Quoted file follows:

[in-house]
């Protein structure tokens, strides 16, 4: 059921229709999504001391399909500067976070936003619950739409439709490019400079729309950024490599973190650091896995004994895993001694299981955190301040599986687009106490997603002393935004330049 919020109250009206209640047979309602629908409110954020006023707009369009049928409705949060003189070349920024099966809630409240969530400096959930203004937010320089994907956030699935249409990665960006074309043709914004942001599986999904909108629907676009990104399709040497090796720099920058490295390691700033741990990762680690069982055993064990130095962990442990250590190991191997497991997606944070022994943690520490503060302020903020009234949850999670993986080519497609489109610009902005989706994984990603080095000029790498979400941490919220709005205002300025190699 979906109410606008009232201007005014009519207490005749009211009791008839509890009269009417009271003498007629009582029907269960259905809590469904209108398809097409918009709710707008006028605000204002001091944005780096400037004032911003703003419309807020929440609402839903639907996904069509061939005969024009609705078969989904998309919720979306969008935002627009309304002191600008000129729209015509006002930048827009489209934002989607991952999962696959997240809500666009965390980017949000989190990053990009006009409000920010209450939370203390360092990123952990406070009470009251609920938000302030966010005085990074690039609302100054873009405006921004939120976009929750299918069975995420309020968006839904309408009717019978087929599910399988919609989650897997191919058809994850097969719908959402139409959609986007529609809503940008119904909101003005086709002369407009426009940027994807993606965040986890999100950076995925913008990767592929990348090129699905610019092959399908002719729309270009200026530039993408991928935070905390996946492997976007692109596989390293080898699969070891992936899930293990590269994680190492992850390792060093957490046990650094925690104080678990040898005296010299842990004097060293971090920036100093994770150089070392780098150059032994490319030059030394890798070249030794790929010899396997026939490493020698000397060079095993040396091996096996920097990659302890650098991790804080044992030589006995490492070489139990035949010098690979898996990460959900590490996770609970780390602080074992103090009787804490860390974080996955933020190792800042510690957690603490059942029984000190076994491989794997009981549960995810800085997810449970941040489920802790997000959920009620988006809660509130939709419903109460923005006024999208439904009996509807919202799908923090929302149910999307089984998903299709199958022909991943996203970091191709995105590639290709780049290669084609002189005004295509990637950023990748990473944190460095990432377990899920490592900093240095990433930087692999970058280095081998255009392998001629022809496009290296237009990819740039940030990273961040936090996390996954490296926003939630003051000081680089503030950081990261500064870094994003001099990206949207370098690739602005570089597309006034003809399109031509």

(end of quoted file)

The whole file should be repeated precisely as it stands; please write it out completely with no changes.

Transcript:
[in-house]
């Protein structure tokens, strides 16, 4: 059921229709999504001391399909500067976070936003619950739409439709490019400079729309950024490599973190650091896995004994895993001694299981955190301040599986687009106490997603002393935004330049 919020109250009206209640047979309602629908409110954020006023707009369009049928409705949060003189070349920024099966809630409240969530400096959930203004937010320089994907956030699935249409990665960006074309043709914004942001599986999904909108629907676009990104399709040497090796720099920058490295390691700033741990990762680690069982055993064990130095962990442990250590190991191997497991997606944070022994943690520490503060302020903020009234949850999670993986080519497609489109610009902005989706994984990603080095000029790498979400941490919220709005205002300025190699 979906109410606008009232201007005014009519207490005749009211009791008839509890009269009417009271003498007629009582029907269960259905809590469904209108398809097409918009709710707008006028605000204002001091944005780096400037004032911003703003419309807020929440609402839903639907996904069509061939005969024009609705078969989904998309919720979306969008935002627009309304002191600008000129729209015509006002930048827009489209934002989607991952999962696959997240809500666009965390980017949000989190990053990009006009409000920010209450939370203390360092990123952990406070009470009251609920938000302030966010005085990074690039609302100054873009405006921004939120976009929750299918069975995420309020968006839904309408009717019978087929599910399988919609989650897997191919058809994850097969719908959402139409959609986007529609809503940008119904909101003005086709002369407009426009940027994807993606965040986890999100950076995925913008990767592929990348090129699905610019092959399908002719729309270009200026530039993408991928935070905390996946492997976007692109596989390293080898699969070891992936899930293990590269994680190492992850390792060093957490046990650094925690104080678990040898005296010299842990004097060293971090920036100093994770150089070392780098150059032994490319030059030394890798070249030794790929010899396997026939490493020698000397060079095993040396091996096996920097990659302890650098991790804080044992030589006995490492070489139990035949010098690979898996990460959900590490996770609970780390602080074992103090009787804490860390974080996955933020190792800042510690957690603490059942029984000190076994491989794997009981549960995810800085997810449970941040489920802790997000959920009620988006809660509130939709419903109460923005006024999208439904009996509807919202799908923090929302149910999307089984998903299709199958022909991943996203970091191709995105590639290709780049290669084609002189005004295509990637950023990748990473944190460095990432377990899920490592900093240095990433930087692999970058280095081998255009392998001629022809496009290296237009990819740039940030990273961040936090996390996954490296926003939630003051000081680089503030950081990261500064870094994003001099990206949207370098690739602005570089597309006034003809399109031509």